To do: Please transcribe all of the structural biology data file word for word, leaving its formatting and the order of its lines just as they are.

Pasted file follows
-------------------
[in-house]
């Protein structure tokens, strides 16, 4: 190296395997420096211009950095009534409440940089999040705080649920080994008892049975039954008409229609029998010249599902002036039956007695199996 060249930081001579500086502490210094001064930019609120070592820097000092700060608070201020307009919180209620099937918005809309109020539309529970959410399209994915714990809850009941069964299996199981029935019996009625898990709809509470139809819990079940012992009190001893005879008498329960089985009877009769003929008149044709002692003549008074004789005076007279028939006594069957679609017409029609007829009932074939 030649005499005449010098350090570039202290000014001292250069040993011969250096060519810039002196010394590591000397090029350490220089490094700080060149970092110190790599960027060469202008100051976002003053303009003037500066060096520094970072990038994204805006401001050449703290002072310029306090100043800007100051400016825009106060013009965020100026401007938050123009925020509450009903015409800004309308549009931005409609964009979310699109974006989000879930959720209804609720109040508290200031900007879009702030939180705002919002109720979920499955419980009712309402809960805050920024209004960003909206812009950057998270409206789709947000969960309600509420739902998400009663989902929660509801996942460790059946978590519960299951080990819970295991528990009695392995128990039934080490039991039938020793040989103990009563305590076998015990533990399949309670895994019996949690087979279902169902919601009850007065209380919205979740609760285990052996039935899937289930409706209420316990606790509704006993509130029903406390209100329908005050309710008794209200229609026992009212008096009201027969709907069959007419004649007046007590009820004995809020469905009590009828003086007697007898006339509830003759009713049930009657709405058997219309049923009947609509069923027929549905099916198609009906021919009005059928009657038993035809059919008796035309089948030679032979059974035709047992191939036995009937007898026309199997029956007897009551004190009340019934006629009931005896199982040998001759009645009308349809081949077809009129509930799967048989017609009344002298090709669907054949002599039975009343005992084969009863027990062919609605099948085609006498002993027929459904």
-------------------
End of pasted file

[in-house]
């Protein structure tokens, strides 16, 4: 190296395997420096211009950095009534409440940089999040705080649920080994008892049975039954008409229609029998010249599902002036039956007695199996 060249930081001579500086502490210094001064930019609120070592820097000092700060608070201020307009919180209620099937918005809309109020539309529970959410399209994915714990809850009941069964299996199981029935019996009625898990709809509470139809819990079940012992009190001893005879008498329960089985009877009769003929008149044709002692003549008074004789005076007279028939006594069957679609017409029609007829009932074939 030649005499005449010098350090570039202290000014001292250069040993011969250096060519810039002196010394590591000397090029350490220089490094700080060149970092110190790599960027060469202008100051976002003053303009003037500066060096520094970072990038994204805006401001050449703290002072310029306090100043800007100051400016825009106060013009965020100026401007938050123009925020509450009903015409800004309308549009931005409609964009979310699109974006989000879930959720209804609720109040508290200031900007879009702030939180705002919002109720979920499955419980009712309402809960805050920024209004960003909206812009950057998270409206789709947000969960309600509420739902998400009663989902929660509801996942460790059946978590519960299951080990819970295991528990009695392995128990039934080490039991039938020793040989103990009563305590076998015990533990399949309670895994019996949690087979279902169902919601009850007065209380919205979740609760285990052996039935899937289930409706209420316990606790509704006993509130029903406390209100329908005050309710008794209200229609026992009212008096009201027969709907069959007419004649007046007590009820004995809020469905009590009828003086007697007898006339509830003759009713049930009657709405058997219309049923009947609509069923027929549905099916198609009906021919009005059928009657038993035809059919008796035309089948030679032979059974035709047992191939036995009937007898026309199997029956007897009551004190009340019934006629009931005896199982040998001759009645009308349809081949077809009129509930799967048989017609009344002298090709669907054949002599039975009343005992084969009863027990062919609605099948085609006498002993027929459904």